Stellarise, founded by Nick Maxwell in 2009, is a completely outsourced IT team, covering support, development, customer relationship management (CRM) delivery and IT strategy. As well as migrating customers to cloud services such as Microsoft Office 365 and Google Apps, they run their own private cloud, hosting custom applications such as remote backup and Microsoft Dynamics CRM.
Well the first one is hiring your first person. That’s really difficult. Sometimes you can’t actually believe that anyone would want to work for you. When you’re in a big company and you’re hiring somebody you think “we have this company, we have all these people”, but when it’s just you, you think why would you want to work for me? That’s something I’ve learnt: that people do actually want to work for me and I can teach them and bring them along the journey. It’s quite an amazing feeling when people that you’ve hired look at what you are trying to achieve and think it’s a good idea and want to go along with it.
We’ve started to win some really big development projects which is really exciting, and when you start developing within bigger businesses you can really start to change the way that those businesses work; you can completely transform them. That’s something which makes us different. We’re not just an IT support business, we do a lot of development and in my opinion you need both. You need that day-to-day running bit, but with development you can actually push organisations forward.
Celebrating is all quite measured, and being IT people it’s very important not to have a few too many so that the next morning we can’t function! When we celebrate we go somewhere like here (the cafe bar we are currently sitting in) – nothing too fancy.
I had some funding in order to kick-start the business. We agreed a sum and I committed, took an office and started hiring people. When that funding was then pulled from me, it was pretty tough. But I think the thing you realise is that, remarkable as it seems, you can move forward from these situations. They’re terrible when they happen, you think “what the hell am I going to do?” but there is generally something that you can do and you can move forward. I think you have to have the knocks to build confidence. It’s all in a day’s work.
Starting a small business, especially in a recession, is pretty difficult. It’s very hard work. With big risks it’s very easy to lose and fall over. I was recruiting last year, looking for one person to grow the team, and I actually came across two who were both really good, both complementary in terms of their skills, and it was very difficult to work out which one I should hire. So I hired them both. And that was quite a risk in terms of taking two people on instead of one, especially when you’re not huge. But it’s worked out really well. I’ve now got a really good team who can handle the support side of the business which means I can step away a bit more and focus on business strategy.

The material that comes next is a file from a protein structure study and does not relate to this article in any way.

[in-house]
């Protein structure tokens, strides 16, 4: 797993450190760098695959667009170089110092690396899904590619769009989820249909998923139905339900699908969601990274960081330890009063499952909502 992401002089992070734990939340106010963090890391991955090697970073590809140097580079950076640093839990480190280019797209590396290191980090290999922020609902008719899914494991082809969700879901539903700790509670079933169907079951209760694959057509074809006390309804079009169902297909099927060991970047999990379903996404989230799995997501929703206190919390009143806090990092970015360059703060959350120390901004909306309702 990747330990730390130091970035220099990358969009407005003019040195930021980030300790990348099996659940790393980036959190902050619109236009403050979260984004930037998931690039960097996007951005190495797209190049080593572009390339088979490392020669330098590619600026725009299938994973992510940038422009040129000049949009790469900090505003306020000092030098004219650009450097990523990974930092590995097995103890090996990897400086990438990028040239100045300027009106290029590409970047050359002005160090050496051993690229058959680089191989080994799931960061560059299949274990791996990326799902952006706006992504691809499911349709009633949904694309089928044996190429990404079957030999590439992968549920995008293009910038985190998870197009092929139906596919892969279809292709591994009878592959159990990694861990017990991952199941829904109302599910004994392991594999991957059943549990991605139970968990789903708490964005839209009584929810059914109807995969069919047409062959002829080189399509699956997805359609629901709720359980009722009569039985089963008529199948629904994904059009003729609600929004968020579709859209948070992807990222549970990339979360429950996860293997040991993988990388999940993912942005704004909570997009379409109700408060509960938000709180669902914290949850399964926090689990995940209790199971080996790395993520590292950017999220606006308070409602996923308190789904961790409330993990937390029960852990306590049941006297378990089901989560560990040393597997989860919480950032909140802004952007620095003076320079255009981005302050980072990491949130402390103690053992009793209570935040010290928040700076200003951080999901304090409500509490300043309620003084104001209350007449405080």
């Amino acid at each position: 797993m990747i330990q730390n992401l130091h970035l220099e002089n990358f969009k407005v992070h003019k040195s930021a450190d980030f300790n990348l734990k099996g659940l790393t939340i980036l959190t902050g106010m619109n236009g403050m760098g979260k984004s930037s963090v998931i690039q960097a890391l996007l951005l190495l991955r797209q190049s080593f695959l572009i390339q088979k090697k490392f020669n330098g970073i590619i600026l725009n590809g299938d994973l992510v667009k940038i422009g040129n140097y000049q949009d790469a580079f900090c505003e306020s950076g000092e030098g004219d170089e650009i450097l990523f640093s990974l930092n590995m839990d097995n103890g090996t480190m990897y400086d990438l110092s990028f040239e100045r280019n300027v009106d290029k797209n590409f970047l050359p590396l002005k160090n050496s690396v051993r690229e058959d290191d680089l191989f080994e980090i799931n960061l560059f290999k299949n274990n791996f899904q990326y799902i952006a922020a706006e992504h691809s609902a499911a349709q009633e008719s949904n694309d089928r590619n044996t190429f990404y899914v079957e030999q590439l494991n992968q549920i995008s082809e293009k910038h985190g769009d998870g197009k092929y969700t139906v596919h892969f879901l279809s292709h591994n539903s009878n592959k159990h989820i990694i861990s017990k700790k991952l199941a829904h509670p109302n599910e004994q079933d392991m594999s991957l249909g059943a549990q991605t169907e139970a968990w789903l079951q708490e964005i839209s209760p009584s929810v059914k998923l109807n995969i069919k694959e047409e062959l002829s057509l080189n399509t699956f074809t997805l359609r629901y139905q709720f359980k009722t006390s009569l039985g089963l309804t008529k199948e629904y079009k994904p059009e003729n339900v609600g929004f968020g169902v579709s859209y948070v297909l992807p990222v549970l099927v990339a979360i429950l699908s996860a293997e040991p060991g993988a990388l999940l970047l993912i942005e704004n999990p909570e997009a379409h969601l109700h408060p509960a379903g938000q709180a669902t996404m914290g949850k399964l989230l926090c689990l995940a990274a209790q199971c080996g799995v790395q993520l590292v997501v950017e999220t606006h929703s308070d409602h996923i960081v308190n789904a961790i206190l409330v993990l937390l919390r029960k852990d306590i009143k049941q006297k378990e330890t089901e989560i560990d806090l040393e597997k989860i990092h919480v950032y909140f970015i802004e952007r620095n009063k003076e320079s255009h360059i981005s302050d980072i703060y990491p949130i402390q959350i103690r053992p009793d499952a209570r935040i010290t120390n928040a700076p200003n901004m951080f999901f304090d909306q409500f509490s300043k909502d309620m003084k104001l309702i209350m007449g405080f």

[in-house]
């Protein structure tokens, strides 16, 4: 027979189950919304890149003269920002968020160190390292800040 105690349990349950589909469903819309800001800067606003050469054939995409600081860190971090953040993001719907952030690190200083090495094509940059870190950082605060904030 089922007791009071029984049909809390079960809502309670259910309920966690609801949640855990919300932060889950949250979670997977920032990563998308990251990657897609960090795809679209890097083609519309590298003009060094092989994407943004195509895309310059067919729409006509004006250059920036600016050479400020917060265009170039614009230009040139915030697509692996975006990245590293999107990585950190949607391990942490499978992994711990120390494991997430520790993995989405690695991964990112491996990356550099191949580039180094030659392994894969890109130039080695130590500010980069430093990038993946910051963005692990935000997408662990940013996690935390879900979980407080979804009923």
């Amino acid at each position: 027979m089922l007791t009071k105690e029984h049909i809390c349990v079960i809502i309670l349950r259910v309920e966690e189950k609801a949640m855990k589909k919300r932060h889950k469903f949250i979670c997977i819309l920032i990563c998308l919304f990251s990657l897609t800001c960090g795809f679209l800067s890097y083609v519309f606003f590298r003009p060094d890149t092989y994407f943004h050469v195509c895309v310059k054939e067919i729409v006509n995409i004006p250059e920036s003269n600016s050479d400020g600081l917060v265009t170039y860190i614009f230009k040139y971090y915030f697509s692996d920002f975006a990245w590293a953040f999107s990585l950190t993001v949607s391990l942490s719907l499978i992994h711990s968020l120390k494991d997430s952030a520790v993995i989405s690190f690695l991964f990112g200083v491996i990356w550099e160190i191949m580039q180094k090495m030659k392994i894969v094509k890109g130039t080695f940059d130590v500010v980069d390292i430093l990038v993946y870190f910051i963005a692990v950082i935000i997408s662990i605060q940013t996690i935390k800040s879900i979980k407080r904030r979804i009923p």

(Laughs) well you know I do a couple of hours every day and I’m on the beach by about 10am.
In all seriousness, it’s getting better; although you should have my wife here to answer that. The first few years, and we started in 2009, is when we incorporated the company. I was working seven days a week, and more often than not they were 18 hour days. Until last year, every holiday I had been on I had worked every single day and sometimes all day every day. Holiday used to mean bringing a laptop, finding some Wi-Fi and working in a different place. Last year I actually did have a holiday, which was good, and now I’m not working every weekend or at least nothing like I used to. It’s definitely getting better.
When I started out it was really hard. It was literally me and someone else and I was doing the IT work, trying to sell, doing all the admin, the invoices, the payroll, everything. Now it’s slightly easier because I have outsourced some of the finance stuff. I’ve got various other things that I just oversee now with a team to help on the day to day IT support stuff.
I left university and joined a small company and we grew that business over the next 10 years to about 300. We did some really exciting things like building groundbreaking websites for large companies. I had lots of exposure to hiring and managing people and constructing teams. Then, unfortunately, we became a sort of boom and bust story – we basically went up to 300 people then we went down to four and then two and then that was it. I literally turned the light off in the office; shut it down and it was over.
That was in the early 2000s. After that the two of us that had been left partnered up to consult on our own but we just couldn’t face hiring and firing people again. We carried on for a few years and it was all great, then I got the urge to grow the business again.
I saw a need towards the end of 2008 that small businesses were getting more and more reliant on technology and that’s ever truer now. The internet is absolutely critical for people – it’s things like email but also knowing how to send large files using things like dropbox, remote working, all that stuff they want to do, and they don’t necessarily have the skills in house to do it. At that size it doesn’t make sense to hire someone permanently to do it but the skills are needed. I’d got all that experience from the corporate world and I wanted to bring that to small businesses and help them along their own journeys.